Initially, the city of Samarkand was established as a military garrison by the Arabs after defeating the Turks in 712 [[18]]. Overtime, the city became prosperous and a large trading hub where people from across the world could trade for exclusive items. How did the city of Samarkand become such an influential power at this time? Some, including Christopher I. Beckwith, and Clavijo, argue that the rule of Tamerlane is what expanded the city’s influence, wealth, and power. However, it is more plausible that the presence of the Silk Roads and the city’s multi-ethnic identity is what made it great. Today, Samarkand still remains a prosperous city of trade with multi-ethnic identity [[19]].

Bibliography

  • Beckwith, Christopher I. Empires of the Silk Road: A History of the Bronze Age to the Present (Princeton: Princeton University Press, 2009).
  • de Clavijo, Ruiz Gonzales. “Clavijo’s Embassy to Tamerlane.” University of Washington, http://depts.washington.edu/silkroad/texts/clavijo/cltxt1.html (accessed April 26, 2017).
  • Flecker, James Elroy. “The Golden Road to Samarkand.” AllPoetry.com, https://allpoetry.com/The-Golden-Road-to-Samarkand (accessed April 24, 2017).
  • Hansen, Valerie. The Silk Road: A New History (Oxford: Oxford University Press, 2012).
  • Liu, Xinru. The Silk Road in World History (Oxford: Oxford University Press, 2010).
  • Marozzi, Justin. Tamerlane: Sword of Islam, Conqueror of the World (Cambridge: Da Capo  Press, 2004).

Footnotes

[1] James Elroy Flecker, “The Golden Road to Samarkand,” AllPoetry.com, https://allpoetry.com/The-Golden-Road-to-Samarkand (accessed April 24, 2017).

[2] Christopher I. Beckwith, Empires of the Silk Road: A History of Central Eurasia from the Bronze Age to the Present (Princeton: Princeton University Press, 2009), 203.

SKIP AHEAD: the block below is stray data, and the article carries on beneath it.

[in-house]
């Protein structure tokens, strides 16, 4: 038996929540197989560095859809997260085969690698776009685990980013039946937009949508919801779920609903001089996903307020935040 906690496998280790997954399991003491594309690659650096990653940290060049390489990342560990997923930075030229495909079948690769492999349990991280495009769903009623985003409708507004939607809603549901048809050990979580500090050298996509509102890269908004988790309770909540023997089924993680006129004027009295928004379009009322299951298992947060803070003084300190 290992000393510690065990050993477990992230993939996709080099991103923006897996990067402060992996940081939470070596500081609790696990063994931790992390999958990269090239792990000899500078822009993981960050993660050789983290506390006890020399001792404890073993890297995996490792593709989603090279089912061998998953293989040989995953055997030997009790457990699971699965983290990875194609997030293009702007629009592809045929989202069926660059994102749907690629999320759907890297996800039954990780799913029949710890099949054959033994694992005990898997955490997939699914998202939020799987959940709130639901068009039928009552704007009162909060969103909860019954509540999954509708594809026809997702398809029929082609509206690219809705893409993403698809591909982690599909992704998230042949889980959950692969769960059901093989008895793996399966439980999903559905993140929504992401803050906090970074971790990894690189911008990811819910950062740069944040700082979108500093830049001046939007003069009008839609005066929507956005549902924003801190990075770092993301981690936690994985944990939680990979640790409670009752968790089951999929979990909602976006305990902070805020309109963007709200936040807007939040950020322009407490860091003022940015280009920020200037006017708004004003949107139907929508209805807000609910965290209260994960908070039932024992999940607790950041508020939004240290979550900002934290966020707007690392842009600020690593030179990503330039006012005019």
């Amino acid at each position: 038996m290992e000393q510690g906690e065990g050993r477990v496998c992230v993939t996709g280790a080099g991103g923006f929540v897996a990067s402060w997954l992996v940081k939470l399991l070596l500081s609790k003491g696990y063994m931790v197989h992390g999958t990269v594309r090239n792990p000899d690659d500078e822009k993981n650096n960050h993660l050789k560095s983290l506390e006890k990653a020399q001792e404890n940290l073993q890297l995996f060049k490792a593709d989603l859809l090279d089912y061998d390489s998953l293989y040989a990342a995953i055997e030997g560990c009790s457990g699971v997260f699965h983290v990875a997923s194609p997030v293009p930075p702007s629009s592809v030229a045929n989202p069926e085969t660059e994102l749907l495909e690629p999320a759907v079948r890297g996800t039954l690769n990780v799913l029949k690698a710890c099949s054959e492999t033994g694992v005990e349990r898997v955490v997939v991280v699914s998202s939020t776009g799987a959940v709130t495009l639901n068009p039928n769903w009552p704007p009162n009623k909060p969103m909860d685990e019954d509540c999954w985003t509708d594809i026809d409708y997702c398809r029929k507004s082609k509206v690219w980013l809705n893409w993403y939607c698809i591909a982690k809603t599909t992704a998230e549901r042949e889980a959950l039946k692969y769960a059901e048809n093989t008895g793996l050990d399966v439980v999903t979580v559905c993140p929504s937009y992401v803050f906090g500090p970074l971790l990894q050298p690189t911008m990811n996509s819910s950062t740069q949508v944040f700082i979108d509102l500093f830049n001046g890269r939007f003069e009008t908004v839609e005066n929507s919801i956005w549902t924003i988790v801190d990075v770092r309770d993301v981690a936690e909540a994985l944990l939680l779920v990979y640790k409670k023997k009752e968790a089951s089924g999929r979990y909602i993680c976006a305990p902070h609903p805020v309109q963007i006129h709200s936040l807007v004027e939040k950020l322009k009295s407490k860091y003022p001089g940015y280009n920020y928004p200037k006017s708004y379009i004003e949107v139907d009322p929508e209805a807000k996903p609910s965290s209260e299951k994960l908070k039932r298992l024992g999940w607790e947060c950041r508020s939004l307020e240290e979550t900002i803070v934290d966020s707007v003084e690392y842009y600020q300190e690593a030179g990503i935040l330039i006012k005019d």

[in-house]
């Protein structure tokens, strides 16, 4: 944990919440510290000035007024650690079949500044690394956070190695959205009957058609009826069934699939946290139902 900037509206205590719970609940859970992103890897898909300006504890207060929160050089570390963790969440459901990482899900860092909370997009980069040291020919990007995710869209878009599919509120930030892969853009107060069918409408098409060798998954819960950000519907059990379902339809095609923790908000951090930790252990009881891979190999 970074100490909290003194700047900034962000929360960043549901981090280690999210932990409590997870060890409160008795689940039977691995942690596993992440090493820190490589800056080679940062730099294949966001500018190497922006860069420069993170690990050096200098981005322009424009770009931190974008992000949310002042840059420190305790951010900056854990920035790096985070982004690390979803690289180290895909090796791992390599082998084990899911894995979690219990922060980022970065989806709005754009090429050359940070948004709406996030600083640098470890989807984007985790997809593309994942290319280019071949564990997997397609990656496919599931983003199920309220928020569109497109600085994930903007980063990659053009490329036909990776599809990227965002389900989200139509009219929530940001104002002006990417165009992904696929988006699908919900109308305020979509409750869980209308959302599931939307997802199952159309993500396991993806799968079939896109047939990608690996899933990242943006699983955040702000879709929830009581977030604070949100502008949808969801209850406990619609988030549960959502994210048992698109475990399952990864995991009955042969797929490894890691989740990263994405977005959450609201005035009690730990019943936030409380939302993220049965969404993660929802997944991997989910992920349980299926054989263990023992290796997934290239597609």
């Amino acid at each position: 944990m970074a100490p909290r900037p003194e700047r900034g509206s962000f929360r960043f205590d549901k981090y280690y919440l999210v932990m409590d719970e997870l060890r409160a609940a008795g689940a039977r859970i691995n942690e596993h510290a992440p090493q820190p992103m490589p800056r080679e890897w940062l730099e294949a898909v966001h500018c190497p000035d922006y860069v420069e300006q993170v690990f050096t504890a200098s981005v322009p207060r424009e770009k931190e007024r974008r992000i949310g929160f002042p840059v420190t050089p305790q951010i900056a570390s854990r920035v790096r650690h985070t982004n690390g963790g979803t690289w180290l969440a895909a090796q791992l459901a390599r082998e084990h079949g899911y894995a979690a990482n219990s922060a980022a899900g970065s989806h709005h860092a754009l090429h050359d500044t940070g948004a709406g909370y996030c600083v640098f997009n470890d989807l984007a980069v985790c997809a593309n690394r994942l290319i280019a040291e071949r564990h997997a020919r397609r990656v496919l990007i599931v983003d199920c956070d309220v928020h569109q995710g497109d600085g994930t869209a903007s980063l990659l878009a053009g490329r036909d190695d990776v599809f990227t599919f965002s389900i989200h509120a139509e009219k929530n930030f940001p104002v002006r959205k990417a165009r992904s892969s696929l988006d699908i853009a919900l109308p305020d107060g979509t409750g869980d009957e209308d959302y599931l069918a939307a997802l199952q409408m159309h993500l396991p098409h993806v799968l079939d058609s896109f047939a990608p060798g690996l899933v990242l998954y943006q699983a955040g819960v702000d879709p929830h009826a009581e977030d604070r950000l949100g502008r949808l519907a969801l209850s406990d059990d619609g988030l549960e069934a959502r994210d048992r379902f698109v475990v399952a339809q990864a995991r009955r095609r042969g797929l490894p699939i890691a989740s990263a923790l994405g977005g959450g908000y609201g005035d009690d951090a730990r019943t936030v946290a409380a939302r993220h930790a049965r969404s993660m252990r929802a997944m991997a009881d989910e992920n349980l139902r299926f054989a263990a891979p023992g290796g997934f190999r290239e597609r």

[3] Justin Marozzi, Tamerlane: Sword of Islam, Conqueror of the World (Cambridge: Da Capo Press, 2004), 28.

[4] Ibid, 30, 40-48.

[5] According to Justin Marozzi, Timur and Amir Husayn, formed an alliance via a marriage between Timur and Aljai Turkhan-agha, who was Husayn’s sister. The two men went undercover as missionaries when Timur decided that he did not want to submit to Moghul rule. It was even during this time as a missionary that Timur most like injured his leg, which never healed, giving him the nickname “Timur the Lame.” In 1365, the partnership ended when Husayn left Timur on the battlefield after resentment tore the two allies apart. They eventually worked together once more in the battle for Samarkand, but while ruling the city, the alliance once more became strained due to differences in political policies and beliefs. Husayn, reportedly, began to tax Timur and his followers because the two leaders had opposing styles of leadership. The alliance between the two officially ended when Aljai, Timur’s wife and Husayn’s sister, died. In 1370, Timur, backed by the government in Bukhara marched with his followers on Balkh to conquer Husayn’s city. Husayn was captured by one of Timur’s men and reportedly tried to bribe the guard with pearls. He was eventually brought before Timur, surrendered, and then executed.

[6] Ibid, 40.

[7] Beckwith, 197-200.

[8] Beckwith, 198.

[9] Valerie Hansen, The Silk Road: A New History (Oxford: Oxford University Press, 2012), 117, 120.

[10] Ruiz Gonzales de Clavijo, “Clavijo’s Embassy to Tamerlane,” University of Washington, http://depts.washington.edu/silkroad/texts/clavijo/cltxt1.html (accessed April 26, 2017).

[11] Hansen, 5.

[12] Ibid, 4.

[13] Ibid, 126-127.

[14] Ibid.

[15] Clavijo’s Embassy to Tamerlane.

[16] Ibid.

[17] Xinru Liu, The Silk Road in World History (Oxford: Oxford University Press, 2010), 106-107.

[18] Beckwith, 133.

[19] Liu, 66-67.